By  on April 9, 2007

While many fine jewelry brands rely on extravagant gift-giving for the bulk of their sales, Ippolita has cultivated a customer who wants to reward herself.

The company has built a following with an artsy, downtown, fashion-forward consumer looking for a piece of jewelry that's fine, feminine and mostly approachable.

"Ninety-nine percent of our customers are women who buy for themselves," said Ippolita, the Florence-born chairman and creative director of the firm, who goes by only her first name. "Wearability and accessibility are things I very much believe in."

The company has experienced fast growth since it was founded in 1999, with sales increases of 77 and 75 percent in 2005 and 2006, respectively, to $40 million last year.

"It started as a slow growth," said Ippolita. "And then it got vertiginous."

Specializing in hand-wrought gold, diamond and gemstone jewelry with an artisanal vibe — wholesaling for $250 to $3,400 — the firm has expanded its category offerings in recent years to include furniture and various objets d'art.

The line is now sold in 80 U.S. doors, including Neiman Marcus, Saks Fifth Avenue, Bergdorf Goodman and Forty Five Ten in Dallas. It is sold in an additional 30 doors outside the U.S., including Lane Crawford in Hong Kong and Holt Renfrew in Canada. The brand will be launched at Harrods in London this summer.

"The thing that's always drawn us to her designs is there's an artisan feel," said Brian Bolke, co-owner of Forty Five Ten. "Everything has a real handmade quality to it and feels very organic. Our store has a real organic point of view and her jewelry makes sense with it. A lot of women comment that her jewelry feels good on, and I think that's the key to her success."

Ippolita studied sculpture as a teenager in Italy and later moved to California to study dance and further her craft-making ability. After that, she moved to New York to pursue jewelry design and sculpture. Now she splits her time among Brooklyn, East Hampton, N.Y., and a 12th-century farmhouse and vineyard in Tuscany.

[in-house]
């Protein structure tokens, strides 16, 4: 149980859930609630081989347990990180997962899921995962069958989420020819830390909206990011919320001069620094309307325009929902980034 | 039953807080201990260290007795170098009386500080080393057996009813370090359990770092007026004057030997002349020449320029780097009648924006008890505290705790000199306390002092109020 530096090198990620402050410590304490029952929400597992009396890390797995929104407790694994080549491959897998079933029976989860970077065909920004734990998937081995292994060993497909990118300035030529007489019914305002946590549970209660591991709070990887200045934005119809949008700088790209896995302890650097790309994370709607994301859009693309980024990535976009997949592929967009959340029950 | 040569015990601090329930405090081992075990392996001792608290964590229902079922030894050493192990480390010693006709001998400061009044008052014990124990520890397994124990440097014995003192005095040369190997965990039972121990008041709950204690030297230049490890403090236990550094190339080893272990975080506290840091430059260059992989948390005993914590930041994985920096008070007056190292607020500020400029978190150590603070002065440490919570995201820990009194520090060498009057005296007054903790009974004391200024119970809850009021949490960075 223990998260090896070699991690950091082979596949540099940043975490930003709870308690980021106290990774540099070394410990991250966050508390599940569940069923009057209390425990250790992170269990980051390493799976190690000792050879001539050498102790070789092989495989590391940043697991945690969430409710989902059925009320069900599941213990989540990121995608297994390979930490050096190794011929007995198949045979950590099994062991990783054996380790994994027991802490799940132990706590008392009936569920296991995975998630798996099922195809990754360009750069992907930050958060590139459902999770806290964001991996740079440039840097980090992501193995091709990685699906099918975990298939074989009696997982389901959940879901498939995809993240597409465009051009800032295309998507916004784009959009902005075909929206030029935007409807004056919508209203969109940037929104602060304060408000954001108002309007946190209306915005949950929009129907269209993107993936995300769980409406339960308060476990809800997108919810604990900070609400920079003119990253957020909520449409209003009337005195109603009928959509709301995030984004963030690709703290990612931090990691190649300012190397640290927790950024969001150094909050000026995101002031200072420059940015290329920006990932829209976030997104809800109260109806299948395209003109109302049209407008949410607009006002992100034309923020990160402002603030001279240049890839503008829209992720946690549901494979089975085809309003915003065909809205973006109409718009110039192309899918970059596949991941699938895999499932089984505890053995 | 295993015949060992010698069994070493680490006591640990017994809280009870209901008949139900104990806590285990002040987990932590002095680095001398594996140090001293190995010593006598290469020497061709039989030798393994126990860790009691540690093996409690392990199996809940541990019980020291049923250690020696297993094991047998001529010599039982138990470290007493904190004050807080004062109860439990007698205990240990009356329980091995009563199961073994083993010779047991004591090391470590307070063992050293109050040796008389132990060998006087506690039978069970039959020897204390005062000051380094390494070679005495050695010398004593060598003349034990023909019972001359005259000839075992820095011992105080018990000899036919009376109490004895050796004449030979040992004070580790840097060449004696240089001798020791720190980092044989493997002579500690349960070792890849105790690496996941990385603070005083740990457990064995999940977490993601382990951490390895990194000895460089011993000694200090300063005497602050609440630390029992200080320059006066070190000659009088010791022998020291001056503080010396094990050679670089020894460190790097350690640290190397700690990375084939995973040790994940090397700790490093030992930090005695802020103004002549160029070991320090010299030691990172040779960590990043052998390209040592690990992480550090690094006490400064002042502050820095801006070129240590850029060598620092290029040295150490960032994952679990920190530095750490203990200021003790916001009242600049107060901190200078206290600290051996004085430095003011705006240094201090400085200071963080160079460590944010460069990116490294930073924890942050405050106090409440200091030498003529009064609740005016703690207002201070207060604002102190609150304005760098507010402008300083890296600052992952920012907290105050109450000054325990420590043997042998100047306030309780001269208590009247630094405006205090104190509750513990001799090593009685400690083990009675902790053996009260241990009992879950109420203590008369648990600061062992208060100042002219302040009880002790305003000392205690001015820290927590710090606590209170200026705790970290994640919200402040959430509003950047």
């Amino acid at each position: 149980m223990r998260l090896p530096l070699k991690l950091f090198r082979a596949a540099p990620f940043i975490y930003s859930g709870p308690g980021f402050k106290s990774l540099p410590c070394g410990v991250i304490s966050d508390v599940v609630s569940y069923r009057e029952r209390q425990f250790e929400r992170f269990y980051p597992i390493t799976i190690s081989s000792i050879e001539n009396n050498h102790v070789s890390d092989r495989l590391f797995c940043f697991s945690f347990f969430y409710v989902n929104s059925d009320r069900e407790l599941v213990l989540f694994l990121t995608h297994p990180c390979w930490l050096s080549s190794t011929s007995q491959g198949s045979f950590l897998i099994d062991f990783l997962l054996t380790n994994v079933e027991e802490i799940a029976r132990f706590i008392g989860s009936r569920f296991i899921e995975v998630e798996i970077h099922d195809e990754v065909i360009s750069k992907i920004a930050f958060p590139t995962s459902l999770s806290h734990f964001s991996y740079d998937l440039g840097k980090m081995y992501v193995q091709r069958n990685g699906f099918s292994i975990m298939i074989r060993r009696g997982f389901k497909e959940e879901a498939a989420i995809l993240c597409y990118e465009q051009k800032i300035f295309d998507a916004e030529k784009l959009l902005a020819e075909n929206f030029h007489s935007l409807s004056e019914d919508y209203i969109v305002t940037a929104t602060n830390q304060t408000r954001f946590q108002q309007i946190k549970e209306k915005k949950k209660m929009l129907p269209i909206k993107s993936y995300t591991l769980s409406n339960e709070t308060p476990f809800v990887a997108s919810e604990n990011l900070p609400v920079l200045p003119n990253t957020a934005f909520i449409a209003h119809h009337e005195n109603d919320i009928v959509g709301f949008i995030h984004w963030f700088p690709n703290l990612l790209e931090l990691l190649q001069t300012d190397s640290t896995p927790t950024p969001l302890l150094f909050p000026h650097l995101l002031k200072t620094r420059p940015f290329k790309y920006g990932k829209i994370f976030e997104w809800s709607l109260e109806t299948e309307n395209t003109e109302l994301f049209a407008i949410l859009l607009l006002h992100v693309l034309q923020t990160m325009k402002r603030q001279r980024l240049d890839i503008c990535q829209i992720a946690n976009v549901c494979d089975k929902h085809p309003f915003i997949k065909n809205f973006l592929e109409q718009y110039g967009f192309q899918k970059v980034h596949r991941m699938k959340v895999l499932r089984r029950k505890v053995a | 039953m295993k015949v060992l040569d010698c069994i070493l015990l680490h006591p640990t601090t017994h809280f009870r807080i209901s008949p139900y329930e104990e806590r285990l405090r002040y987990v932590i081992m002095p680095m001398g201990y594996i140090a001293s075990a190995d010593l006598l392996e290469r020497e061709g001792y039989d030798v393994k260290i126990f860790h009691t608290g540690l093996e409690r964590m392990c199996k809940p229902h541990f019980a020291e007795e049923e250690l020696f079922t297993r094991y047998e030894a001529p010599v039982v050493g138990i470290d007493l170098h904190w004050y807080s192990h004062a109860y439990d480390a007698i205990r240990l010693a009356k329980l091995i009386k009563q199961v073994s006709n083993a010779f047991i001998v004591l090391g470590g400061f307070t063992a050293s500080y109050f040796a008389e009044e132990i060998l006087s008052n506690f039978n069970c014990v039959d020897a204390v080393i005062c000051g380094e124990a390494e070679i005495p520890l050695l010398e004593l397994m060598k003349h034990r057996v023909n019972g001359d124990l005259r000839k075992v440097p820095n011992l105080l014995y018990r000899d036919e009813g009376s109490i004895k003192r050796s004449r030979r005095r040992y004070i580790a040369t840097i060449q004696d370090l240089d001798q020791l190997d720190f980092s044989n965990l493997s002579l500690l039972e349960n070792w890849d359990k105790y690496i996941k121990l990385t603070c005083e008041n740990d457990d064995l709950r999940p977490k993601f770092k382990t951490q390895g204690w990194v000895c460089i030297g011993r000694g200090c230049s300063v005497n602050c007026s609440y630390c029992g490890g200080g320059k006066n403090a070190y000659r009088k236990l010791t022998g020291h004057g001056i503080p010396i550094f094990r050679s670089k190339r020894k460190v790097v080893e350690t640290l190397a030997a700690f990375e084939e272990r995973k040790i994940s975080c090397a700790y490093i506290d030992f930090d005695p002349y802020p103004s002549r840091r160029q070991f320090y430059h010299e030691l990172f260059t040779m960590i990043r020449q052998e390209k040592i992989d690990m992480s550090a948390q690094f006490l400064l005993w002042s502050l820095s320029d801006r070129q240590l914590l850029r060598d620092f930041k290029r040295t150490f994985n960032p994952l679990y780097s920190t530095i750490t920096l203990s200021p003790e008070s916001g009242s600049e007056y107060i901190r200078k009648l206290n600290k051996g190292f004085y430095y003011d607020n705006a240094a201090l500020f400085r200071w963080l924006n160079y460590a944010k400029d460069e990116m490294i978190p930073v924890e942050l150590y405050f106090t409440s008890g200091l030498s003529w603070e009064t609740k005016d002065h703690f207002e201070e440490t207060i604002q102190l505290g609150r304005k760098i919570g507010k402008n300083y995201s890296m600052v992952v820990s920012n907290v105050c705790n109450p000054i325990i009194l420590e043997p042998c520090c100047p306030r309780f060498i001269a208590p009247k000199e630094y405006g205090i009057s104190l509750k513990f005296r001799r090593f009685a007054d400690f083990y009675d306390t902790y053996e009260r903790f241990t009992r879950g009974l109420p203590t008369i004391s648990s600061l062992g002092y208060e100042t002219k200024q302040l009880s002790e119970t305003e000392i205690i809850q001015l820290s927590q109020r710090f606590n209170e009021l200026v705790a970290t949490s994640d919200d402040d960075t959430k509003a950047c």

Soon her devoted customers will be able to enter the world of Ippolita with the company's first signature stores. Ippolita and chief executive officer Lauren Sharfman are ironing out the details for a 400-square-foot Madison Avenue store. A second Manhattan unit and a Los Angeles store are also in the works."We wanted to have a foothold in the major luxury market with our wholesale partners before we broke out our brand identity," said Sharfman. "We have a lot of traction now, a lot of repeat customers and the critical mass that needs to be there to give the brand a lot more momentum."

Ippolita has begun designing the stores, which embody her aesthetic. The stores will offer some exclusive jewelry styles, the firm's furniture and will act as a testing ground for new products such as handbags.

"[My aesthetic] comes from a European sense that everything in your world is crafted, so therefore the fact that there's love of craft and there's an attention to detail was a very formative experience," she said.

The company isn't looking to expand its network of retailers, but rather to further penetrate its current doors. In the next two years, the firm is considering opening boutiques in Milan, Rome and London and, eventually, in Asia.

In tandem with the debut of its fall collections in stores in July, the company will relaunch its e-commerce Web site, ippolita.com, with a redesign and an expanded product offering.

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